Player: Steve McLendon
Position: Nose Tackle
Free Agent Status: Unrestricted
2015 Salary Cap Hit: $2,808,334
2015 Season Breakdown: There is good news and bad news in 2015 for Steve McLendon. The good news is that he has stayed healthy for the first time in his career as a consistent contributor, playing in all 16 regular season games and both of the Steelers’ postseason games.
The bad news is that the team is also continually moving further and further away from utilizing the 3-4 front as their base defense, meaning that there are less snaps to go around for the nose tackle position than there has been before.
The good news is that, when the Steelers were in their base 3-4 defense, or in a goal line package, he and the front line played very well against the run, posting some very encouraging statistics, including yards per carry, explosive plays, and touchdowns allowed, all of which were in the top third in the league.
The bad news is that he has never emerged as the pass rushing potential from the interior that many thought that he would be capable of being when he moved into the starting lineup three years ago. Perhaps outside of some health concerns, that has to be his biggest disappointment.
On the season, McLendon recorded 14 tackles, one sack, and a pass defensed, and as I have written previously, he took a lot of his snaps—well under 50 percent of the team’s total snaps—not in the 3-4, but rather as a defensive tackle in the Steelers’ nickel package, which has become their base defense over the past few years, steering sharply in that direction this past season.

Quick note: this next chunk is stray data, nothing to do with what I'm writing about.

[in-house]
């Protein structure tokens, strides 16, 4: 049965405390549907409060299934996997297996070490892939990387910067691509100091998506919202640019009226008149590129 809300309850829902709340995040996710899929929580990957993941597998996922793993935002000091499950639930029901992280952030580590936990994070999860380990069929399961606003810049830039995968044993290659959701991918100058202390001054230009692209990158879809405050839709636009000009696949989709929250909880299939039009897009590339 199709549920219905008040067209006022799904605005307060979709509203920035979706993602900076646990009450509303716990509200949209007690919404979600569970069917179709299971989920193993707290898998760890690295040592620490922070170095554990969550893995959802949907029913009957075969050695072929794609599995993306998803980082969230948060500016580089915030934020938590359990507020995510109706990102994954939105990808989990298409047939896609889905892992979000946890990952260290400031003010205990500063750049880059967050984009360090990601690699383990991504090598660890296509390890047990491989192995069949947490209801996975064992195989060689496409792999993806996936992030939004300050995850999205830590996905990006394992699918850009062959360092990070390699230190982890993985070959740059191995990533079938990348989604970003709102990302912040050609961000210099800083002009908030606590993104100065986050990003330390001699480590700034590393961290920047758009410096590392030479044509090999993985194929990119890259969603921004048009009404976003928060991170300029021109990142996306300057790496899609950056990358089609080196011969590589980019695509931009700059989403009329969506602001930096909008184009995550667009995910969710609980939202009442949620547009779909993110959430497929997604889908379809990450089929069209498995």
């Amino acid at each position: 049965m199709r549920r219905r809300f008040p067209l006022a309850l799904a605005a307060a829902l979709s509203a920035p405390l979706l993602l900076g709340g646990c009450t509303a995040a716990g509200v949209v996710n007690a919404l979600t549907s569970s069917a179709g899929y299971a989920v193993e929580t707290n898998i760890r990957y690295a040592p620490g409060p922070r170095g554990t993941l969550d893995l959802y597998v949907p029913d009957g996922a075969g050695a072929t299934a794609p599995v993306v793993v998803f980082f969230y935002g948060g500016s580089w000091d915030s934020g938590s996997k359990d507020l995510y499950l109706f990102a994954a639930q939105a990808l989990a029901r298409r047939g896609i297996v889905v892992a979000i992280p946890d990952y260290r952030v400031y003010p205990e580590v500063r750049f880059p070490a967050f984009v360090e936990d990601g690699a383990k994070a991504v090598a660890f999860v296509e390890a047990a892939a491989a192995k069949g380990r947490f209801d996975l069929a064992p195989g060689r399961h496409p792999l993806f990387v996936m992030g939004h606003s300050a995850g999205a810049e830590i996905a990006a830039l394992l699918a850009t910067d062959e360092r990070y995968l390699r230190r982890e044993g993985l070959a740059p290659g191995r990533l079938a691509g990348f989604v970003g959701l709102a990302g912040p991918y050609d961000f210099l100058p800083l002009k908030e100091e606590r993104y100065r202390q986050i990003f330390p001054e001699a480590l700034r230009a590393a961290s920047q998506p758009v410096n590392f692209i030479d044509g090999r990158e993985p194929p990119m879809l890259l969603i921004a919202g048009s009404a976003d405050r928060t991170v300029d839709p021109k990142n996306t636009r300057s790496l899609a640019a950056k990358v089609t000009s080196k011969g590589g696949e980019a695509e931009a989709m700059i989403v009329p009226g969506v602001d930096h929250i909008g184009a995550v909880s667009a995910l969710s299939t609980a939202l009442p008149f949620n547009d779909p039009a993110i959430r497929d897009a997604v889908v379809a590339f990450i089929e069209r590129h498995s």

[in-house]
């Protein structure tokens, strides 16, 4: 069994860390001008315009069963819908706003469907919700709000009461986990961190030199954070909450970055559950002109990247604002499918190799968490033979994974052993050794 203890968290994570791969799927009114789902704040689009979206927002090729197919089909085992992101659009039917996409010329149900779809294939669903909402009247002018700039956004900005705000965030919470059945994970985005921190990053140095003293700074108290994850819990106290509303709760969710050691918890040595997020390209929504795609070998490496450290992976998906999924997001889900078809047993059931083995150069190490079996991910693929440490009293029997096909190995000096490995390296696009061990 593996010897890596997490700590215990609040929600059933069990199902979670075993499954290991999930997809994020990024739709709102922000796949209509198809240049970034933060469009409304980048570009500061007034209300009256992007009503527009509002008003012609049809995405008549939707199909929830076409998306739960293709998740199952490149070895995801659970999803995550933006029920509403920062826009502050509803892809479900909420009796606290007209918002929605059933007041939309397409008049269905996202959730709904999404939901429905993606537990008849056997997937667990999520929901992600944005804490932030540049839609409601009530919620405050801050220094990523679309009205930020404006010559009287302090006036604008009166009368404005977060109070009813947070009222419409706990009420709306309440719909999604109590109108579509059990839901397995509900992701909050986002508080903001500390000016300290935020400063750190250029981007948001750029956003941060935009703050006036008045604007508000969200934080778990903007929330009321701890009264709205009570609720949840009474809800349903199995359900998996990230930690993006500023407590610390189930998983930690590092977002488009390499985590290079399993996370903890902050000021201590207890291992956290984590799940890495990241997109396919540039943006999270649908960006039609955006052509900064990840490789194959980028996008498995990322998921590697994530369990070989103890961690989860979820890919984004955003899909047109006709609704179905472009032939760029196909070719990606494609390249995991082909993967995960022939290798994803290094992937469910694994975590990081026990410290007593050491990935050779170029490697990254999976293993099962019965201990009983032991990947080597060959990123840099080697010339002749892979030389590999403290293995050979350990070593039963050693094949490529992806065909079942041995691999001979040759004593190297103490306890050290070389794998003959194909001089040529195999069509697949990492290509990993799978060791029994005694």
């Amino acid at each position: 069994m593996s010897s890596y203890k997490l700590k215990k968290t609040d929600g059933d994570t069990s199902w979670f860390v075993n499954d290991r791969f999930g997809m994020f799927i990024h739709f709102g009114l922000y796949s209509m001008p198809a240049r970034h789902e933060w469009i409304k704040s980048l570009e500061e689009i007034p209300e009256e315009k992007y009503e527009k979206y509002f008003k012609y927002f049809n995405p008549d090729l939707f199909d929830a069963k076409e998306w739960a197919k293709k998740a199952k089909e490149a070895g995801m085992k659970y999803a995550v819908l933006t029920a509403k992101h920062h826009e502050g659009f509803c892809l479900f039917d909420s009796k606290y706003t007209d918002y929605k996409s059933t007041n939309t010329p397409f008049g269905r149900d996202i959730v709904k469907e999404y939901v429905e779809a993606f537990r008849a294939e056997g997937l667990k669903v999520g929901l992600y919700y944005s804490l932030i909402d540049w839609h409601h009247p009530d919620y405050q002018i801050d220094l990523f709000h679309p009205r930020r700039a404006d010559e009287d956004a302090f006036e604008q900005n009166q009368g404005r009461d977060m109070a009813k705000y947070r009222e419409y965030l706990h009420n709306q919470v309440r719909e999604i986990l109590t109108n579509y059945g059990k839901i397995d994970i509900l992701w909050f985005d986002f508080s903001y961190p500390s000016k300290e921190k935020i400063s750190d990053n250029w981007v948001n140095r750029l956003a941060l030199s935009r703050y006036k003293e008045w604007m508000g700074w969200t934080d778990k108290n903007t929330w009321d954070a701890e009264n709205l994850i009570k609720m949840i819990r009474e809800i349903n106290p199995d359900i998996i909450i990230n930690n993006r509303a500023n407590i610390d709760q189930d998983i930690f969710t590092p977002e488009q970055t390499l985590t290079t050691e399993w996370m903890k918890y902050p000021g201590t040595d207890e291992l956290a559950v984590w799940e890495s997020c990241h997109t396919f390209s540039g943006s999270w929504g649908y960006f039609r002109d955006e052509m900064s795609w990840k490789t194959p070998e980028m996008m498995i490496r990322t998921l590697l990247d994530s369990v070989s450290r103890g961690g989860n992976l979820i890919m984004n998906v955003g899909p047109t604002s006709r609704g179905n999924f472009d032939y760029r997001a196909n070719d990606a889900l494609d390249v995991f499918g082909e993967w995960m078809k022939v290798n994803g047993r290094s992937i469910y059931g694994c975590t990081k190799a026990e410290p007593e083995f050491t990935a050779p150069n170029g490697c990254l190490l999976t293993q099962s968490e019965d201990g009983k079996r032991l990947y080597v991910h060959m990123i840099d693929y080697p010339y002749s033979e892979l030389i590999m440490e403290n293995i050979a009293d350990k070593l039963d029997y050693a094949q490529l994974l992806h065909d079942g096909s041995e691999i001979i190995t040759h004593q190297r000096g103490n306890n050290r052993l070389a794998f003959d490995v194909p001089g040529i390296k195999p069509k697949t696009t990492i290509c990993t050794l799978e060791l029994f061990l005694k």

While he may not offer the pass rush that the Steelers may hope for, he has still been a very solid interior defensive line player for the team over the years, particularly during his time as the starting nose tackle. He has enough strength to contend with opposing offensive linemen, but he also has the agility to beat them one-on-one, or even to sidestep for doubt teaming efforts.
Free Agency Outlook: McLendon is actually slated to hit unrestricted free agency for the first time in his career. Back in 2013, when he was signed to a three-year deal, he was actually given a restricted free agent tenure. After being scheduled to take a visit with the Packers, the front office hammered out a three-year, $7.25 million deal.
Three years later, now on the wrong side of 30, but now also with an extensive body of work down on film, it’s unclear what sort of market the former undrafted free agent may find out there waiting for him.
Perhaps the most important piece of the puzzle will be the fact that the Steelers simply have no other options at nose tackle other than McLendon, who knows the system extremely well. It is an offseason in which the defensive line depth is already hurting, so they will likely do what they have to do to keep one of their higher profile free agents, and it shouldn’t break the bank.